Raymond Fung is an ink painter who grew up in Hong Kong. His background reflects how Hong Kong people keep faith through hard times and strive towards the better. Born in Hong Kong in 1952, his father passed away at young age, and he grew up in a struggling singleparent family. He lived in an old tenement building on Hollywood Road, neighbouring Possession Point and old districts of Sheung Wan and West Point, and he was surrounded by fishball stalls, clothing store, food markets, funeral parlours, and grassroots businesses including fortune-tellers, bone-setters, goldfish stalls, shoe repair, barber shops. These local living deeply influenced Fung, and he formed a strong emotional bond with the place. He did not come from a wealthy family, he had to work hard to make a living. He thought of drawing as a way, so he learned to draw at a community centre, setting the foundation for his later career as an artist.
Fung’s landscape painting focuses mainly on the abstract brush strokes as the contour and outline of the nature, with soft diffusing colours. He never just uses the conventional paper folds to depict the mountain lines, but with minimal dots, clusters and lines together with paper folds to form the enticing visual effect. Peoples are never the main character in his paintings.
As a sensible artist who cares for the issues on the society and conservation, Fung’s work reflects his concerns for local affairs, humanities, and the environment. In “Revelation of freedom”, impulsive burst of thick strokes holds the burning flames atop, just like the suppressed feelings have finally found their way out. The power of the strokes sharply contrasts with the silence in the surrounding lands and water. The hollow and everything desolated suggest Fung’s feelings towards the June Fourth Incident in 1989. “Clean Water?”, “Blue Sky?” are his recent artworks. The visuals are black and bold, questioning our ability to protect our proud blue sky and seascapes on the earth this polluted and sick.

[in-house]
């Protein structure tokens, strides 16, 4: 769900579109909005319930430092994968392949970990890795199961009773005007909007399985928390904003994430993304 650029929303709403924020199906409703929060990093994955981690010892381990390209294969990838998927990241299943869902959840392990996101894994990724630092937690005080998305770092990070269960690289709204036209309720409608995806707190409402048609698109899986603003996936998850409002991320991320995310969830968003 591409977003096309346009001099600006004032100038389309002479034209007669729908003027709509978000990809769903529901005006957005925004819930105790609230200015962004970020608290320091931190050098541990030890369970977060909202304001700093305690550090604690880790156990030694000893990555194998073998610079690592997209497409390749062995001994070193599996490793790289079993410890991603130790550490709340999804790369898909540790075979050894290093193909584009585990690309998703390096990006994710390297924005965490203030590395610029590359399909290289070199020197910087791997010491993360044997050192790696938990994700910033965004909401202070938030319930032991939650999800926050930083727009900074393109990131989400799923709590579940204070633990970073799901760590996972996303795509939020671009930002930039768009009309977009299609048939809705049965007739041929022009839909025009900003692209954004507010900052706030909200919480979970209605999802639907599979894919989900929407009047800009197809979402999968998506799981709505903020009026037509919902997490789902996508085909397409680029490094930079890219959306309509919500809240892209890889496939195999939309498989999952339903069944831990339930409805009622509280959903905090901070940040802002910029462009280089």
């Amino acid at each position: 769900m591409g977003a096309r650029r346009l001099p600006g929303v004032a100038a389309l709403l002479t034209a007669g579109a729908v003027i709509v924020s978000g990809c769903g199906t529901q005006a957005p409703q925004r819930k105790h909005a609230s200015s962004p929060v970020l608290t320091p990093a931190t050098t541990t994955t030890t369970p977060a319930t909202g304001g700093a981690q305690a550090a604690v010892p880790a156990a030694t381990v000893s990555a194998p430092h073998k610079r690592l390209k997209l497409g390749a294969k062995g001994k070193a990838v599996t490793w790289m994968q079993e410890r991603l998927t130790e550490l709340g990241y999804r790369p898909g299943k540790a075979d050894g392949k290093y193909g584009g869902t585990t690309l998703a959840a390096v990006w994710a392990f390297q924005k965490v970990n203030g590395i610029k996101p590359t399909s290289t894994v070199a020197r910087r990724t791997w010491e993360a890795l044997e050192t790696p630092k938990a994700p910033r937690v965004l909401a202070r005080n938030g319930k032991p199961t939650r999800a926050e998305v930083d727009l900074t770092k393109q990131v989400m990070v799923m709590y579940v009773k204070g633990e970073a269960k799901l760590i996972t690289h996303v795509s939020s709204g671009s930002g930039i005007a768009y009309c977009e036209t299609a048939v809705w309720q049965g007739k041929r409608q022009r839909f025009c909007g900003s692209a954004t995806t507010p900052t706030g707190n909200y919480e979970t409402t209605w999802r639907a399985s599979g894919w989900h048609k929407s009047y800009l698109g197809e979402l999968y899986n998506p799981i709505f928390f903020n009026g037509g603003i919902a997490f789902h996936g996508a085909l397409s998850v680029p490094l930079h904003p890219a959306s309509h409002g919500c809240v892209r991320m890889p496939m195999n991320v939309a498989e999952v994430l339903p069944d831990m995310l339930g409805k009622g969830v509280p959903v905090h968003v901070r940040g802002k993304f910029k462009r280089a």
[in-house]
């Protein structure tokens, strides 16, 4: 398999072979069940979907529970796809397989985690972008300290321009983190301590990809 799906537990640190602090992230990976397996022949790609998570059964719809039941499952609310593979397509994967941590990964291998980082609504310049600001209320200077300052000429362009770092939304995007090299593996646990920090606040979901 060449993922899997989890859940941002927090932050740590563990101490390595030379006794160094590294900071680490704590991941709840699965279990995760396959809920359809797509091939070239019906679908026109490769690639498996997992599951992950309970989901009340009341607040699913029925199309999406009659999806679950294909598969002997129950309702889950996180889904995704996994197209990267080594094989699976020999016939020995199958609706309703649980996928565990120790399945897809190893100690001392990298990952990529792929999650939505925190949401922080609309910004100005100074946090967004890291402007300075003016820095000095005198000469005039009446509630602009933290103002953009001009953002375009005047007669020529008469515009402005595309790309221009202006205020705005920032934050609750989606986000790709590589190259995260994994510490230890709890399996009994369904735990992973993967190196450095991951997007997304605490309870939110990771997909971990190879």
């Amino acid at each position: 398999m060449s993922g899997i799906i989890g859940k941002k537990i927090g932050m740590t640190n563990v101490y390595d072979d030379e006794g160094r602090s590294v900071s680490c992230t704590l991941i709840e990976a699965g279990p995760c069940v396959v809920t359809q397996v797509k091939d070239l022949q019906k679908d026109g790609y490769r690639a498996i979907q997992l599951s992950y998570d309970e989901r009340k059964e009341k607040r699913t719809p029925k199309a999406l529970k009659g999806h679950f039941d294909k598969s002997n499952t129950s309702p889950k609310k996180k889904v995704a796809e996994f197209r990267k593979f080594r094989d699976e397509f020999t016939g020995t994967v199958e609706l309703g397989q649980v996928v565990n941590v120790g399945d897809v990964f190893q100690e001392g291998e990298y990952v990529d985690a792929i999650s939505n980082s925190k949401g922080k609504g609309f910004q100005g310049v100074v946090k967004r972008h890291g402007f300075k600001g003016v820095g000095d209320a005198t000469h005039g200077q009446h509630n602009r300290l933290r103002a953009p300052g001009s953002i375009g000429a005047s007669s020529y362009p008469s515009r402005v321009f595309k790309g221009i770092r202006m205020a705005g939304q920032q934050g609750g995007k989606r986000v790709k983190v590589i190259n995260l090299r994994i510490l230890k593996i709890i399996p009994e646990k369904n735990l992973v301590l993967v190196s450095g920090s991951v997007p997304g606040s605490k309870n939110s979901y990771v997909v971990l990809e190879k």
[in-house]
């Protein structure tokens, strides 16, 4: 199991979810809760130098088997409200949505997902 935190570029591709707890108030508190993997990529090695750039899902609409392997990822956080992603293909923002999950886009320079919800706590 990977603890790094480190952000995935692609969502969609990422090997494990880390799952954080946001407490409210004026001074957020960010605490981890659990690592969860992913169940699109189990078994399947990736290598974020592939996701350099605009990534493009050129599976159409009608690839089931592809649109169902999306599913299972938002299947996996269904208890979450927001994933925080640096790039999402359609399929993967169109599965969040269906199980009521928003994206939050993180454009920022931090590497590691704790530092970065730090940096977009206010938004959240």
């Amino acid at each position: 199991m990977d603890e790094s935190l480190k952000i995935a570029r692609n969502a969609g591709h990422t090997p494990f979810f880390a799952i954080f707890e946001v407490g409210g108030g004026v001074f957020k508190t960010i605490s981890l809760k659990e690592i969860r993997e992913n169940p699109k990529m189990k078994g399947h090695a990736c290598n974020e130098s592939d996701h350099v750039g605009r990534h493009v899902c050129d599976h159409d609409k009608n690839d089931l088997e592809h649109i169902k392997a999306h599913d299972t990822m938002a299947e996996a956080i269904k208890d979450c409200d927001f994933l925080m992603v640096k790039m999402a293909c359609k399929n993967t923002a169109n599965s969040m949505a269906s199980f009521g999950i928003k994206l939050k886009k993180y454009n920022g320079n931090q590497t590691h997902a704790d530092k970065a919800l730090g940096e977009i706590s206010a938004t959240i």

As an outstanding architect, many of Fung’s architectural projects demonst rate his concerns for natural conservat ion, as well as cultural and historical preservation. He advocates not for the interference in culture and environment, but for the protection of natural habitats and for our mutual respect for the cultural heritage. One needs not compromise the harmony for being eco-friendly, nor alter any core values. His projects including Health Education Exhibition and Resource Centre, Wan Chai Environmental Resource Centre, Hong Kong Wetland Park, and Tsim Sha Tsui Promenade highlight his vision and mission in the culture, history, environmental conservation, while proving his creativity and imagination.
As a diligent artist who strives for unique aesthetic sense, Fung is known for his diffusing ink techniques and variations in improvising for the new. He re-defines the traditional ink-wash, conceptualizing the landscape by painting what he feels and understands about it. He often paints in series and arrange them in matching strolls that are aligned to their meanings.
[excerpted from an essay in the book; written by Professor Tang Hoi Chiu, Former Chief Curator of the Hong Kong Museum of Art]
Savouring Life: Raymond Fung 細看人生：馮永基
Mingshan Art Taipei